CAMP FOSTER, OKINAWA, Japan --
“I did everything to become an officer and I was set on it,” explained Nathan Nguyen, a Riverside, California native, and a college’s dream applicant. “So when I gave it my all and I didn’t get it, I said [expletive] it, I’ll just go to college and be normal.”
In 2014, Nguyen’s life was a blur of college applications and acceptance letters. Nguyen’s mother, his education inspiration, attended school full time as a single parent of two young boys, pushing until she graduated with her master’s degree. Education had always been an important part of his life but as Nguyen grew older, his mother encouraged him to further his education, but on his own dime.
“My mother told me she wouldn’t pay for my school,” said Nguyen smiling fondly. “She wanted me to appreciate the education that I had, and the only way she thought I could do that is if I earned it on my own.”
A Marine Corps recruiter reached out and offered him an application for a Marine Corps Reserve Officer Training Corps scholarship. The recruiter believed he would be the perfect candidate. As Nguyen began the tedious application process, success seemed inevitable. His options seemed endless and his confidence grew.
After a multitude of interviews, months of preparation, and more months of waiting, Nguyen finally heard back. The Marine Corps had denied his scholarship.
With a heavy heart, Nguyen began visiting various colleges searching for his next step. He fell in love with the beautiful campus and friendly people at San Diego State University.
The day Nguyen walked into SDSU prepared to make his payment to save his spot in his dream school, his hand wavered. As he pulled his card from his wallet, he battled a wave of emotions.
“I put my card down to pay and then I broke down,” recalled Nguyen his brown eyes lowering. “I called my recruiter, and in short, I joined. If I was going to be a bear, I might as well be a grizzly.”
In October of 2015, Nguyen left for boot camp with the military occupational specialty of administrative specialist.
“I hated the Marine Corps when I first joined,” confided Nguyen, now a corporal and an administrative specialist with Headquarters and Support Battalion, Marine Corps Installations Pacific-Marine Corps Base Camp Butler, Japan. “I hated boot camp. I had an issue with authority. I didn’t like it at all, but being in Okinawa changed that for me. You don’t have a choice on whether or not you are going to be selfish. You live with these people day in and day out. They need you and you need them.”
According to Nguyen, since his orders to Okinawa, Japan, and a temporary additional duty to Korea, he has noticed a tremendous change in his mindset about the Marine Corps.
“When I joined I didn’t know what I wanted,” said Nguyen. “Before I joined it was me, me, me. I wanted to be better than everyone else. I wanted to be smarter than everyone else. I wanted to be the best athlete. I didn’t care about the bigger picture or anyone else except myself. Thankfully, especially as a corporal, I have learned how important it is to be unselfish.”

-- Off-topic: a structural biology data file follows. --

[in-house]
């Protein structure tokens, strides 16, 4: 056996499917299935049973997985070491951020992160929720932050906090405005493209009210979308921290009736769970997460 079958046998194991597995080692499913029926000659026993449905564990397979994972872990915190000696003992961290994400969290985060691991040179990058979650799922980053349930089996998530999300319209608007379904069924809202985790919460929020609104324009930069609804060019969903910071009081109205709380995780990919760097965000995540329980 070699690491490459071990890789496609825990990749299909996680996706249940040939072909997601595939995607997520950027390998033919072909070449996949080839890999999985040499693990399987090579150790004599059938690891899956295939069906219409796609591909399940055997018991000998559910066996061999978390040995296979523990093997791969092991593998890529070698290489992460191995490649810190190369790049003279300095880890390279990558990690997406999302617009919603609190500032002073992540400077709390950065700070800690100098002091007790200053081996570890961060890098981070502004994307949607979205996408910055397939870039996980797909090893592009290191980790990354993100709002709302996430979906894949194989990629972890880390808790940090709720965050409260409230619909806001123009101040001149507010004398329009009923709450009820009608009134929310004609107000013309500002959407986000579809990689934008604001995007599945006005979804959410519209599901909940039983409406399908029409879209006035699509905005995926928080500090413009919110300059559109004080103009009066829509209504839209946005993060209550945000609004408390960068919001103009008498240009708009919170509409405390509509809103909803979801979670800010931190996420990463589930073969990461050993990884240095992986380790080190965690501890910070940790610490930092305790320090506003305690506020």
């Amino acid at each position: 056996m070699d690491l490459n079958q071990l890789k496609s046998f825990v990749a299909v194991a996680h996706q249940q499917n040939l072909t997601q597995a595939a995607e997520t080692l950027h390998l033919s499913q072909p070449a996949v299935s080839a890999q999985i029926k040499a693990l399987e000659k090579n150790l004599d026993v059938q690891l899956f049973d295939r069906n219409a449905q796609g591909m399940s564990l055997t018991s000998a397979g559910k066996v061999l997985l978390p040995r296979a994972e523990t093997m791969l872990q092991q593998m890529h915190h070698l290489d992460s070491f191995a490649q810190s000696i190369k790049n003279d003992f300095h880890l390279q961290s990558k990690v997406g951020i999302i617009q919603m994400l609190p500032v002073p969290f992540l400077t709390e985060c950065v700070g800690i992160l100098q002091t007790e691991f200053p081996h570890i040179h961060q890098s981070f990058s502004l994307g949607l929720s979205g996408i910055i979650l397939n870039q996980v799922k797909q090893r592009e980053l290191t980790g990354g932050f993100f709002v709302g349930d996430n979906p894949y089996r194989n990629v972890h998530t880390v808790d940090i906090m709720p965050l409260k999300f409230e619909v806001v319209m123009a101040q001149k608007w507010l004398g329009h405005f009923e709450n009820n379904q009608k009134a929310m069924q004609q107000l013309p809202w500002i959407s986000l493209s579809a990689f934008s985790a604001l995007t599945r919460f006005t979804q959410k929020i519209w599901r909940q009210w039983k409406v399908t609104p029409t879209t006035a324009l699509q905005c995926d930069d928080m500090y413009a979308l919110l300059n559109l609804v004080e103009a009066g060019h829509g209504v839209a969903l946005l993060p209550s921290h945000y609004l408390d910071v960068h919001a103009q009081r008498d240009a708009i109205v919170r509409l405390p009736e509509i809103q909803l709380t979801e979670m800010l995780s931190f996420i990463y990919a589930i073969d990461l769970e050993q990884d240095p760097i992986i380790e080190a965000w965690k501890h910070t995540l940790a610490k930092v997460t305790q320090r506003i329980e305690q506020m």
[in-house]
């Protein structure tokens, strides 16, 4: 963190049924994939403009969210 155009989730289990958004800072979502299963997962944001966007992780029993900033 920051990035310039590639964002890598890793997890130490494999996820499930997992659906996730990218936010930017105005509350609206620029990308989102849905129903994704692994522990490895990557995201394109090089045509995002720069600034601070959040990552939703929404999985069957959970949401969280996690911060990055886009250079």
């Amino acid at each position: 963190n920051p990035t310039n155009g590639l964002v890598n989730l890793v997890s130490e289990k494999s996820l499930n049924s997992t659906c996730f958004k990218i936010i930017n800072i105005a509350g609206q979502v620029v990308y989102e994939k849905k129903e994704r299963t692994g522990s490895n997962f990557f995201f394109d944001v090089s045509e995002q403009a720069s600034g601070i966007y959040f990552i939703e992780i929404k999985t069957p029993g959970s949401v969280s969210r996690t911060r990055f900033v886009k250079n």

The Marine Corps ingrains leadership into all Marines, teaching traits like unselfishness the moment a recruit places their feet on the yellow footprints. After coming to Okinawa, Nguyen began to put his Marine’s and peers welfare before his own. Nguyen strives to better himself as an administrative specialist, and a leader, teaching his junior Marines every trick that he knows and learns.
“It is one thing to have knowledge and to keep it for yourself and only progress yourself as an individual,” said Nguyen. “But it is another to share what you know. I don’t mind sharing what I know, I don’t fear them being better than me.”
According to Sgt. Irene Billinglsey, a noncommissioned officer in charge of Nguyen, his positive attitude is contagious. At the end of long work days, she’ll listen as he pulls all the junior Marines together, reminding them of the importance of their MOS and their mission. Nguyen stresses the importance of looking out for the service member to the right and left of them. He often sacrifices weekends and evenings running with his Marines, grabbing them food when other obligations tie them up and offering them advice.
“The most humbling part for me is the fact that I am part of a picture that is so much larger than myself,” said Nguyen. “When I became a corporal, I feel like the betterment of my Marines’ lives was put in my hands. The things that I do impact their lives. It taught me how to make sacrifices and that the good of the group is more important than me doing things on my own. I was always selfish. Everything I did, I did for myself. I didn’t realize that if I stayed late on the weekend, my Marines wouldn’t have to. That is a sacrifice I am willing to make.”
As Nguyen’s time on Okinawa comes to a close, he looks forward to going to his next duty station with a renewed sense of commitment and dedication to the betterment of the Marine Corps and most importantly, his Marines.